Korean volleyball’s demise at the biggest tournament (Asian Games-AG). We have to face the reality. As a volleyball fan, it’s heartbreaking.
The Korean women’s volleyball team failed to advance to the quarterfinals of the 2022 Hangzhou AG quarterfinal round after losing to China 0-3 in straight sets in the first match of Group E on April 4. It was the second time in 17 years and only the second time in history that Korea’s women’s volleyball team has failed to win a medal at an AG since Doha 2006.
The men’s team was eliminated from the tournament before it even officially opened with a 0-3 loss to Pakistan in the quarterfinals on March 22. It was a whopping 61 years since the 1962 Jakarta Games (5th place). This is the first time in history that the men’s and women’s national teams have finished with a combined ‘gold medal’ on the AG stage.
Both the men’s and women’s teams went into the Hangzhou AG with a sense of crisis after a string of poor performances in recent international competitions. The reality was worse than we thought.
The women’s team suffered an upset 2-3 loss to Vietnam in their first group game on the first day of the tournament. Watching the Vietnamese play on the field, it was clear that they were no match for the Korean team, especially Tran Thi Thanh Thuy, the game’s top scorer (24 points), who had played three seasons in the Japanese league. South Korea had previously only faced China, Japan, and Thailand as Asian competition. Now it has to admit that other countries have improved significantly.
There is a general consensus that the women’s national team is in a transitional period as it undergoes a generational change. Even if an outstanding player emerges from the V-League to join the national team, or a world-class coach takes the helm, it is difficult to see a dramatic change in the current situation.
At this point, there is no point in discussing power tactics in the AG. We need to work together to solve the underlying problems. First of all, we need to change the national team management system.
China, Japan, and Thailand have centralized the management of their youth, youth, and adult national teams. Some Southeast Asian countries do the same. Korea should take a cue from them. While taking into account practical issues, we need to have a system that allows age groups to work together organically. Younger players gain valuable experience just by working with the seniors they look up to.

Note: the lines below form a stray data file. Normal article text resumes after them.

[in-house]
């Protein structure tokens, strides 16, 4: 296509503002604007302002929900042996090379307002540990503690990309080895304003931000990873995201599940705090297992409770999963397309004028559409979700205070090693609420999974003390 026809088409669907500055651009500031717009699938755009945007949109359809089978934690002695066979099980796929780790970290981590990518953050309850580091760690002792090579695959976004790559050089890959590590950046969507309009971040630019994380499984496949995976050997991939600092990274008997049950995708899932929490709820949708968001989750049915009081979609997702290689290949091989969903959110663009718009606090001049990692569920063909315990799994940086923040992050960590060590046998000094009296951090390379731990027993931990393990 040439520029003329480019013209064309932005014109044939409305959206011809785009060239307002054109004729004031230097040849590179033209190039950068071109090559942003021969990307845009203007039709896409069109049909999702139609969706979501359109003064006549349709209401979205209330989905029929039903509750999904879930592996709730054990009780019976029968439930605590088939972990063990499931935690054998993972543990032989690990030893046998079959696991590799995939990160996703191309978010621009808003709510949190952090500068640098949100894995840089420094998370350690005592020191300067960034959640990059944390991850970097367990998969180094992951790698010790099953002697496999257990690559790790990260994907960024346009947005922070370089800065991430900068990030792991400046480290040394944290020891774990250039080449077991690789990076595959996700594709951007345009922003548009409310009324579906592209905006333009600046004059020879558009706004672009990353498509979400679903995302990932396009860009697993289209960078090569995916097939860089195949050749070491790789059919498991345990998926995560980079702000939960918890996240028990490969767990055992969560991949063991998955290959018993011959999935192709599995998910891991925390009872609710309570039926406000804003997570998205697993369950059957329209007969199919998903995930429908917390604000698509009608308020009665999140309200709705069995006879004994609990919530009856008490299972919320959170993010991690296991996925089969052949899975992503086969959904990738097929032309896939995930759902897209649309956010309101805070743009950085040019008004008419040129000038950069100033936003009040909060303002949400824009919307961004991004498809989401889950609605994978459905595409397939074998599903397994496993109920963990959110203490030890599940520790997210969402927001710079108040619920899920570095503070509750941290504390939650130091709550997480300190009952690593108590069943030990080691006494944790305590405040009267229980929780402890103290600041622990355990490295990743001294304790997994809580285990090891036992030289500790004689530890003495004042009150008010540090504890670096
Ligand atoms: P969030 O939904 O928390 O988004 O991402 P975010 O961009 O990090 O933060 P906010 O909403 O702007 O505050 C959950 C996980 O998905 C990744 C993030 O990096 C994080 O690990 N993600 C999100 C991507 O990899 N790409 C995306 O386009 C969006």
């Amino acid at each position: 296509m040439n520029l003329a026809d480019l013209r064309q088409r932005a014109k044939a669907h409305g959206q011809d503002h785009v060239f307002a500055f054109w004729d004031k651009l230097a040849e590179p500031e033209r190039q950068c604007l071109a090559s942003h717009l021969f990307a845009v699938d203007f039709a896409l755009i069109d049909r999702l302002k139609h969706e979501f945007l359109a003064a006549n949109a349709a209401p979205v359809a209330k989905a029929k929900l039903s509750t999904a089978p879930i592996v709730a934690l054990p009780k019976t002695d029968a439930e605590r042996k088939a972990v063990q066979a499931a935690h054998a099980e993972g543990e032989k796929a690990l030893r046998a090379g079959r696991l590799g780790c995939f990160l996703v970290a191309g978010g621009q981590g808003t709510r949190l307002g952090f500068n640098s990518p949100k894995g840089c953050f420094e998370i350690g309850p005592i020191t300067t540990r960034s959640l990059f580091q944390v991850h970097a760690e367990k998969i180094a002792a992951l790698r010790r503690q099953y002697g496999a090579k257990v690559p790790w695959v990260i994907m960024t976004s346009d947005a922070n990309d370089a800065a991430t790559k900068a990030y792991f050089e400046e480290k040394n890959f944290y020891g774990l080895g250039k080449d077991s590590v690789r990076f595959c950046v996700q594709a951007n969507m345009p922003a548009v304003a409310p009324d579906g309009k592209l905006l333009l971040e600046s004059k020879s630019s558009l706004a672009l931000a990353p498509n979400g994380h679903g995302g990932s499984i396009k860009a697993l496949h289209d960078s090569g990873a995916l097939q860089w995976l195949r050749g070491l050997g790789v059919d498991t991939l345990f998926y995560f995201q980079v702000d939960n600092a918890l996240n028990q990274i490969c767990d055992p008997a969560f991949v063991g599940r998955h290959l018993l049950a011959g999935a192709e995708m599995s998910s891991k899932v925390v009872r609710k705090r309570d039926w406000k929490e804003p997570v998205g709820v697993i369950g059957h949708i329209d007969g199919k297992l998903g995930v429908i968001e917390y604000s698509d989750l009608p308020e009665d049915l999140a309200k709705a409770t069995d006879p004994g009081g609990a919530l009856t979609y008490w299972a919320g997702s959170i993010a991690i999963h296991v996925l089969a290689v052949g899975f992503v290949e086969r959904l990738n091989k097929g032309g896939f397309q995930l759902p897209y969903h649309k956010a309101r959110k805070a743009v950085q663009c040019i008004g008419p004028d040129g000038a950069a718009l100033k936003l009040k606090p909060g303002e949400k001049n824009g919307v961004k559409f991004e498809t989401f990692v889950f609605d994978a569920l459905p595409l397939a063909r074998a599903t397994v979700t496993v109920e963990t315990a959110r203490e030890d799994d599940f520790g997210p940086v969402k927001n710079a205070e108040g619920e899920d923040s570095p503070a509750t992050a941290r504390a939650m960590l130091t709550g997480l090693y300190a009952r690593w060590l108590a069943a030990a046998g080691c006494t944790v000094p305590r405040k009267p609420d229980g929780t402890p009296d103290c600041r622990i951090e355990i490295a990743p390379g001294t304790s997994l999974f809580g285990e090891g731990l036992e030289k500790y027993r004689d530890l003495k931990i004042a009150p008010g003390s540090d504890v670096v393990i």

It’s also important to create an environment where the manager or coach of the adult national team can see the younger players and help them grow. In particular, coaches who work directly with players and power analytics and trainers should be able to influence the entire age group. This way, when a coach changes, there is continuity. 스포츠토토
Setting a clear direction for each competition is essential. In the case of the Japanese women’s national team, the adult squad is also divided into A-B teams. The Paris 2024 Olympic qualifiers were the A team, the Asian Championships and the Hangzhou AG were the B team. South Korea had a strong run from the Volleyball Nations League (VNL) last summer to the Asian Championships, Olympic Qualifiers, and AG. Factors other than strength may have contributed to their failure to win a medal at the AG.
The players need to change their mindset. They need to stop thinking that they can dominate against Southeast Asian countries. I think some of the players realized their position in the international arena. I want them to not be satisfied with their performance in the domestic stage (V-League), but to be greedy to improve their skills so that they can go to a higher position.